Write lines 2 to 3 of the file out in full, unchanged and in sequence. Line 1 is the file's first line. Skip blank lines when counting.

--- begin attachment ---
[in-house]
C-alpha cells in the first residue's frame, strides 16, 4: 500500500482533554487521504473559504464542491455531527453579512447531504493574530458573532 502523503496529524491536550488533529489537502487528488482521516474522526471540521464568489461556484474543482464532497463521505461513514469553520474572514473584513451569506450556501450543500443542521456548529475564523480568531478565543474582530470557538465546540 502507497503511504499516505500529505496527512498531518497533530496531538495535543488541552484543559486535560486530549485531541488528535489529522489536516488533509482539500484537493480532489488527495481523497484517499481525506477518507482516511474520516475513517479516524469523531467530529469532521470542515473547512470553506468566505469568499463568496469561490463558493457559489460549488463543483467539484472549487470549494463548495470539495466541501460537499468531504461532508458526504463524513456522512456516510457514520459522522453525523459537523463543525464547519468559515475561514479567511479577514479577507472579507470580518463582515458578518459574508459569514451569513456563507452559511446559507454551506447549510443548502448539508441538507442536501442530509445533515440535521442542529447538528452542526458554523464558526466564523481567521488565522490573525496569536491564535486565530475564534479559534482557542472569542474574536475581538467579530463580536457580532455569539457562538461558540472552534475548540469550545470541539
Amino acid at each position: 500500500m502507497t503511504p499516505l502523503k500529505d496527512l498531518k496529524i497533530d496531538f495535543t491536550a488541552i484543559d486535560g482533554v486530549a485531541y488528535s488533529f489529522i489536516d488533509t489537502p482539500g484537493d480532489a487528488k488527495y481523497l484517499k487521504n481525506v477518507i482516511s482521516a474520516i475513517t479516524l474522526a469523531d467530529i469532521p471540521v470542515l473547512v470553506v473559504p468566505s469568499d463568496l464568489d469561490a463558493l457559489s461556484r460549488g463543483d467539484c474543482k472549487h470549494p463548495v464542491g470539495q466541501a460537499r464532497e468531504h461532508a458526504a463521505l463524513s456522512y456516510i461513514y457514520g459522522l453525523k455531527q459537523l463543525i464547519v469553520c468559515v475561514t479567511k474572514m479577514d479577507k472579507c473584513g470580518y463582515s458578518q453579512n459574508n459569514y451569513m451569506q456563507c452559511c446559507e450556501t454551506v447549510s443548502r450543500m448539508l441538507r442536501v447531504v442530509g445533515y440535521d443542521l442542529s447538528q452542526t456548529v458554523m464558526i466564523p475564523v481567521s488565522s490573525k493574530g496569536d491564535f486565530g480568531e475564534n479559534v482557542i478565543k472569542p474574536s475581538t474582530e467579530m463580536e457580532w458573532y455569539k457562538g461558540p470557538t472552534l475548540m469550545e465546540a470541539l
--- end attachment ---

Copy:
C-alpha cells in the first residue's frame, strides 16, 4: 500500500482533554487521504473559504464542491455531527453579512447531504493574530458573532 502523503496529524491536550488533529489537502487528488482521516474522526471540521464568489461556484474543482464532497463521505461513514469553520474572514473584513451569506450556501450543500443542521456548529475564523480568531478565543474582530470557538465546540 502507497503511504499516505500529505496527512498531518497533530496531538495535543488541552484543559486535560486530549485531541488528535489529522489536516488533509482539500484537493480532489488527495481523497484517499481525506477518507482516511474520516475513517479516524469523531467530529469532521470542515473547512470553506468566505469568499463568496469561490463558493457559489460549488463543483467539484472549487470549494463548495470539495466541501460537499468531504461532508458526504463524513456522512456516510457514520459522522453525523459537523463543525464547519468559515475561514479567511479577514479577507472579507470580518463582515458578518459574508459569514451569513456563507452559511446559507454551506447549510443548502448539508441538507442536501442530509445533515440535521442542529447538528452542526458554523464558526466564523481567521488565522490573525496569536491564535486565530475564534479559534482557542472569542474574536475581538467579530463580536457580532455569539457562538461558540472552534475548540469550545470541539
Amino acid at each position: 500500500m502507497t503511504p499516505l502523503k500529505d496527512l498531518k496529524i497533530d496531538f495535543t491536550a488541552i484543559d486535560g482533554v486530549a485531541y488528535s488533529f489529522i489536516d488533509t489537502p482539500g484537493d480532489a487528488k488527495y481523497l484517499k487521504n481525506v477518507i482516511s482521516a474520516i475513517t479516524l474522526a469523531d467530529i469532521p471540521v470542515l473547512v470553506v473559504p468566505s469568499d463568496l464568489d469561490a463558493l457559489s461556484r460549488g463543483d467539484c474543482k472549487h470549494p463548495v464542491g470539495q466541501a460537499r464532497e468531504h461532508a458526504a463521505l463524513s456522512y456516510i461513514y457514520g459522522l453525523k455531527q459537523l463543525i464547519v469553520c468559515v475561514t479567511k474572514m479577514d479577507k472579507c473584513g470580518y463582515s458578518q453579512n459574508n459569514y451569513m451569506q456563507c452559511c446559507e450556501t454551506v447549510s443548502r450543500m448539508l441538507r442536501v447531504v442530509g445533515y440535521d443542521l442542529s447538528q452542526t456548529v458554523m464558526i466564523p475564523v481567521s488565522s490573525k493574530g496569536d491564535f486565530g480568531e475564534n479559534v482557542i478565543k472569542p474574536s475581538t474582530e467579530m463580536e457580532w458573532y455569539k457562538g461558540p470557538t472552534l475548540m469550545e465546540a470541539l